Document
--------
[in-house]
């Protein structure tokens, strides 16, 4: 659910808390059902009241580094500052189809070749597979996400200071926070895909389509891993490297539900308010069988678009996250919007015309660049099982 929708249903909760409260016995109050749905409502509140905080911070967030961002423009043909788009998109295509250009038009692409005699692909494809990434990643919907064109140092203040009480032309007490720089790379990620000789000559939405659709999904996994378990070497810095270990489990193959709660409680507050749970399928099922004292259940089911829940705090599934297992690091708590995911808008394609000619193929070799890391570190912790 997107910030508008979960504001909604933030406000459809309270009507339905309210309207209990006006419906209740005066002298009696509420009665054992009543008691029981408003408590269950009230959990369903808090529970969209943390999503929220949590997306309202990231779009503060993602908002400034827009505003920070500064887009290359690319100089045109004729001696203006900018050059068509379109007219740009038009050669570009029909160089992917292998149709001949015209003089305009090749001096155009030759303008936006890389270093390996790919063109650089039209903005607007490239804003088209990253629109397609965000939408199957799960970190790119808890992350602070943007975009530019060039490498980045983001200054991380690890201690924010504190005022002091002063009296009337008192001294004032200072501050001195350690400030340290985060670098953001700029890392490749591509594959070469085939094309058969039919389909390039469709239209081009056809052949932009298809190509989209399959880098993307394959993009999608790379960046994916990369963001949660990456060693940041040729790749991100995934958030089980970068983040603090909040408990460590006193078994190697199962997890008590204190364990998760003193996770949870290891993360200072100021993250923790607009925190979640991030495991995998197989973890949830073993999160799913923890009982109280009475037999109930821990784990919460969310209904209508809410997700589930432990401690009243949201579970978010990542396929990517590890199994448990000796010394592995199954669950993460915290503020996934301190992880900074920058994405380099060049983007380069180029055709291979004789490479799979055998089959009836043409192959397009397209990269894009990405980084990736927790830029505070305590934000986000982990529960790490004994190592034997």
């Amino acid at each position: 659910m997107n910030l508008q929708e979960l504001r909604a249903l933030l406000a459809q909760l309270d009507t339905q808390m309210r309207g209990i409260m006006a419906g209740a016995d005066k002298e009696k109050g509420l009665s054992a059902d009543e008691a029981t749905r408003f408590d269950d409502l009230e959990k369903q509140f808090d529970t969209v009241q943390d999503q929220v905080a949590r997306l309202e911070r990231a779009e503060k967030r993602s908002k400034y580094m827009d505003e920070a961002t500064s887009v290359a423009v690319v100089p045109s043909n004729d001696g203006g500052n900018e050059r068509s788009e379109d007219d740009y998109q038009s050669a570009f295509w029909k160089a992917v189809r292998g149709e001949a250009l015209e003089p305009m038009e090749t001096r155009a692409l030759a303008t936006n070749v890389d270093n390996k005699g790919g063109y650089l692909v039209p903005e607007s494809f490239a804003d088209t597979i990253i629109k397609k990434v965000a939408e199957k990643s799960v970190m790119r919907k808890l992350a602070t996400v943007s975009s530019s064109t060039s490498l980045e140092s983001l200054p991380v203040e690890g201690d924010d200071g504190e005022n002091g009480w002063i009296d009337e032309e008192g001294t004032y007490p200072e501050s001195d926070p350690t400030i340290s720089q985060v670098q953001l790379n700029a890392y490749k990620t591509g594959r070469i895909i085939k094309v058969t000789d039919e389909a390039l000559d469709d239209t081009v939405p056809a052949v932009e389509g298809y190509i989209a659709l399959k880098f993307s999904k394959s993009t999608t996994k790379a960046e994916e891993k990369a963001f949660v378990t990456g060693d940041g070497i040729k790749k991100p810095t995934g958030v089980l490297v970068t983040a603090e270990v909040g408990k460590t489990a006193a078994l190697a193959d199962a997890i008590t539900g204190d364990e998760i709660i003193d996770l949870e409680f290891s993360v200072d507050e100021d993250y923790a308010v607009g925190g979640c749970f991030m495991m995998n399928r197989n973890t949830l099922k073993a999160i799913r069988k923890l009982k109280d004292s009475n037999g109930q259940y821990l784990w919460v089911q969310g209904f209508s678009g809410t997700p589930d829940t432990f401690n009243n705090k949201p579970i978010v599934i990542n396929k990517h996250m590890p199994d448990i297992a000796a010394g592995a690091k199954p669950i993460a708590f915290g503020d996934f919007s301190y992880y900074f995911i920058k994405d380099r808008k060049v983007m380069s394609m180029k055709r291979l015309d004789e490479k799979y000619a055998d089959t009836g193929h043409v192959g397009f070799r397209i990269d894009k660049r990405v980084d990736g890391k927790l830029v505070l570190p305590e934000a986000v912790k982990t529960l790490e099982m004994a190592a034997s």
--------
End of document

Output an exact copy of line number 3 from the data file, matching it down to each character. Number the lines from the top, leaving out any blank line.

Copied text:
């Amino acid at each position: 659910m997107n910030l508008q929708e979960l504001r909604a249903l933030l406000a459809q909760l309270d009507t339905q808390m309210r309207g209990i409260m006006a419906g209740a016995d005066k002298e009696k109050g509420l009665s054992a059902d009543e008691a029981t749905r408003f408590d269950d409502l009230e959990k369903q509140f808090d529970t969209v009241q943390d999503q929220v905080a949590r997306l309202e911070r990231a779009e503060k967030r993602s908002k400034y580094m827009d505003e920070a961002t500064s887009v290359a423009v690319v100089p045109s043909n004729d001696g203006g500052n900018e050059r068509s788009e379109d007219d740009y998109q038009s050669a570009f295509w029909k160089a992917v189809r292998g149709e001949a250009l015209e003089p305009m038009e090749t001096r155009a692409l030759a303008t936006n070749v890389d270093n390996k005699g790919g063109y650089l692909v039209p903005e607007s494809f490239a804003d088209t597979i990253i629109k397609k990434v965000a939408e199957k990643s799960v970190m790119r919907k808890l992350a602070t996400v943007s975009s530019s064109t060039s490498l980045e140092s983001l200054p991380v203040e690890g201690d924010d200071g504190e005022n002091g009480w002063i009296d009337e032309e008192g001294t004032y007490p200072e501050s001195d926070p350690t400030i340290s720089q985060v670098q953001l790379n700029a890392y490749k990620t591509g594959r070469i895909i085939k094309v058969t000789d039919e389909a390039l000559d469709d239209t081009v939405p056809a052949v932009e389509g298809y190509i989209a659709l399959k880098f993307s999904k394959s993009t999608t996994k790379a960046e994916e891993k990369a963001f949660v378990t990456g060693d940041g070497i040729k790749k991100p810095t995934g958030v089980l490297v970068t983040a603090e270990v909040g408990k460590t489990a006193a078994l190697a193959d199962a997890i008590t539900g204190d364990e998760i709660i003193d996770l949870e409680f290891s993360v200072d507050e100021d993250y923790a308010v607009g925190g979640c749970f991030m495991m995998n399928r197989n973890t949830l099922k073993a999160i799913r069988k923890l009982k109280d004292s009475n037999g109930q259940y821990l784990w919460v089911q969310g209904f209508s678009g809410t997700p589930d829940t432990f401690n009243n705090k949201p579970i978010v599934i990542n396929k990517h996250m590890p199994d448990i297992a000796a010394g592995a690091k199954p669950i993460a708590f915290g503020d996934f919007s301190y992880y900074f995911i920058k994405d380099r808008k060049v983007m380069s394609m180029k055709r291979l015309d004789e490479k799979y000619a055998d089959t009836g193929h043409v192959g397009f070799r397209i990269d894009k660049r990405v980084d990736g890391k927790l830029v505070l570190p305590e934000a986000v912790k982990t529960l790490e099982m004994a190592a034997s």